By AJ MAZZOLINI
Four years ago, Mark Carollo became the greatest scorer in Eastern Oregon University history. His 1,631 career points in a Mountaineer jersey — nearly 500 more than any other player — came after an equally remarkable career at Hermiston High School. His coaches recall days when it seemed like nothing short of a hurricane or a rolling blackout could keep the guard from getting to the basket.
The transition from jersey and shorts to slacks and a tie wasn’t one Carollo was expecting to make, at least not so soon.
“I was able to get some of my school paid for and it was an excuse for me to stick around basketball,” said Carollo, who was still close with several of the players who had been underclassmen when he was lighting up scoreboards in years previous.
With a second degree on his resume, Carollo took a job teaching business classes at the high school in La Grande. When the boys’ basketball coach moved away not long after, Carollo didn’t initially bite the lure.
“At first I was a little skeptical. I didn’t think I’d be ready for it,” Carollo admitted. He bounced the idea off his old coaches, family members, anyone who would listen.
Weeks went by before the coach-to-be dropped off an application. He still loved the game, but he wondered if it would be different from the side of the court.
Carollo started his hoops journey on the west side of the Blue Mountains as a gangly but talented youth. By the time he was a senior for the Bulldogs in 2003, he had developed great size for a Class 4A point guard, stretching to within a few hairs of 6-foot-5. His outside game had developed to go with a strong floor presence that helped him set a school record for points in a game — a 43-point outburst in the school’s season-ending playoff loss to Silverton in the spring of 2004.
The game slowed down through Carollo’s piercing blue eyes, said former Hermiston coach Larry Usher who had Carollo as a player for his final two years in Bulldog purple. He could see things start to take shape long before the opposing defenses knew what was happening.
“He could make the right adjustments during the games,” Usher said. “With his knowledge of the game and his size, he’s one of the best I’ve ever coached.
“I know we talked about his interest in getting into coaching (last year), but I never knew about that when he played for me. He was a great student of the game and you could tell he would be great at it if he wanted.”
Isaac Williams had seen Carollo play from the stands when Williams was coaching the La Grande High girls’ team a year earlier. The Bulldogs came to town and Carollo torched the boys’ team for 38 points.
“That was the first time I said ‘We need to get him,’” Williams said. As an assistant coach at EOU after Carollo graduated from Hermiston in 2004, that’s what he did.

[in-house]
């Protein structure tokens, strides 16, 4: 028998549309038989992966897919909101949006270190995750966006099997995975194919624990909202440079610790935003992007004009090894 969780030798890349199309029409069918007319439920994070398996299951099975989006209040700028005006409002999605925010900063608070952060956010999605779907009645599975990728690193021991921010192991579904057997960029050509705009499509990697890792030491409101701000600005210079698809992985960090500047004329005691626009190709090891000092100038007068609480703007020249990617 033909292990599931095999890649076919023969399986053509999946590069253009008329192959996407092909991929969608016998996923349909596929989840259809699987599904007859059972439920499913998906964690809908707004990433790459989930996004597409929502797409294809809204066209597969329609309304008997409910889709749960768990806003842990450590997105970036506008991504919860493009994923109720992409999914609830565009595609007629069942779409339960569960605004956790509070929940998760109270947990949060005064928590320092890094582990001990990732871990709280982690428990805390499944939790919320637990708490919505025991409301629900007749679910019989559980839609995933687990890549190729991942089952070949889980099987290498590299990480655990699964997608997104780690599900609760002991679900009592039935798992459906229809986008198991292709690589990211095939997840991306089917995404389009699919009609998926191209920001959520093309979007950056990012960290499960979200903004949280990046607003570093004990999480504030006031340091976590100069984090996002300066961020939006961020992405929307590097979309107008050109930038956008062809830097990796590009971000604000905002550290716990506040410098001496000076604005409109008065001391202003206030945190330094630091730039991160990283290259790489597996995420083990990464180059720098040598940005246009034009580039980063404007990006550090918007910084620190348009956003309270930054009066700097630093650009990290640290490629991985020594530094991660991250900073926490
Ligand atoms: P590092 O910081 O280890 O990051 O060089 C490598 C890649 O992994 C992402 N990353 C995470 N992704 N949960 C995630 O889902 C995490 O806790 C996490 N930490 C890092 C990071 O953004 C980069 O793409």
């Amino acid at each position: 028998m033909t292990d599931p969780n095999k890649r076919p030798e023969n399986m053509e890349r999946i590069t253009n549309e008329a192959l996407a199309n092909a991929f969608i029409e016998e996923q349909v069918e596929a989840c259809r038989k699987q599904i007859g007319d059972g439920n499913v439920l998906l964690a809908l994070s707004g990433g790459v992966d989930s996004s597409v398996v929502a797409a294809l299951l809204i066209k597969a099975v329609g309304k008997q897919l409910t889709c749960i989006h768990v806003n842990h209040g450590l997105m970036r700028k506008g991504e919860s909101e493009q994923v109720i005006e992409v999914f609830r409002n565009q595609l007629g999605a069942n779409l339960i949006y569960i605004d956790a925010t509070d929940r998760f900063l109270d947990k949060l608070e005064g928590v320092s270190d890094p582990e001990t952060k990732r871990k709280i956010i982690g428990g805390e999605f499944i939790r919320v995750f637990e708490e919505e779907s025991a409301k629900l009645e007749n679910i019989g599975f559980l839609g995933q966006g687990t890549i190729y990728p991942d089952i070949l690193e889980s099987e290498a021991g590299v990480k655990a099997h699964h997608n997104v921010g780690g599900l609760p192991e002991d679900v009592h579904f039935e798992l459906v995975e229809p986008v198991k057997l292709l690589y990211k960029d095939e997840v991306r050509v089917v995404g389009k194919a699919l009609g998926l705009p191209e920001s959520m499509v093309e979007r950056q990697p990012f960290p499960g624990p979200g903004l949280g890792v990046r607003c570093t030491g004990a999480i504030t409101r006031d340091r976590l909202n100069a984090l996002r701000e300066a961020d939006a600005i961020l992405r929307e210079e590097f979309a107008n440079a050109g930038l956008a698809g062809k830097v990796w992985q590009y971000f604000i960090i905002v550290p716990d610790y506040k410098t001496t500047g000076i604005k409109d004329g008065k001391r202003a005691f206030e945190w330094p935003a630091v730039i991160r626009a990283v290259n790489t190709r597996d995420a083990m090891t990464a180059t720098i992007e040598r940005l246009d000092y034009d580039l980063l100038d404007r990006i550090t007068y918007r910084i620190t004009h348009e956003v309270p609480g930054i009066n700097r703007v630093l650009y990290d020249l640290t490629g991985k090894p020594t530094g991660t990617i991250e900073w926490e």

Williams would become the head coach as Carollo entered his junior year at the university, and together they added defensive prowess to his hot scoring hand. Carollo also picked up another trait around this time, one that Williams said helps him more than any of the others while coaching teens now.
“He was always able to give me little insights on things that we’d see in the game right away and was good at working with our other players to exploit those,” the coach said. “It’s only fitting now he’d be able to keep passing that along to others.”
When Aaron Mills stepped down as the La Grande coach following a 6-19 season last spring, he left a program in flux. The players weren’t sure when the young coach stepped in to lead tryouts, senior Michael Humber said. The season’s ceiling for success was unpredictable at that point with a fresh system.
Then Humber recognized his coach as the same Mark Carollo he’d seen play at the college in town a few years before. Just minutes with Carollo on the court put Humber’s uncertainty about the season to rest.
“He’s a great basketball player and his skills are still crazy so there’s a lot for us to learn,” said Humber, who, like Carollo, is a shooting guard.
Carollo’s offensive schemes took some time to sink in as the Bulldogs lost their first four games of the season. Senior Seth Madsen said Carollo’s offense is a lot looser than that played under Mills. They play a read-and-react type now, Madsen said, where improvisation is not only allowed, but encouraged. Practices flow more like jazz band than math class.
Since that point in early December, La Grande has ripped off four wins in six games.
“One other big difference that I really enjoy is that Coach Carollo is younger,” Madsen said. “He’s able to relate to us a little bit more. He’s able to understand what we’re going for because it wasn’t so long ago he was doing it too.”
Carollo said he enjoys that as well, but it has taken some time to adjust to play calling instead of play making. He’s had some help from his younger brother Paul, a former rebounding standout at Hermiston and EOU who drops in as a special assistant when he can. But the world of coaching doesn’t have that lived-in feeling yet. Carollo has never had to rely on others so much before, and when the losses started to pile up, no one took it harder than the coach. Competitiveness is a survival instinct for Carollo, like a piranha at feeding time.
He doesn’t want that to disappear entirely, but it does need to be adjusted, he said.
“I’ve been able to kind of step back from that and understand that not all of these kids are going to go on and play college ball,” Carollo said. “But for the seniors, hopefully they’re having a good final year.”
For them to have an enjoyable final year, Carollo said, would give him a successful first year.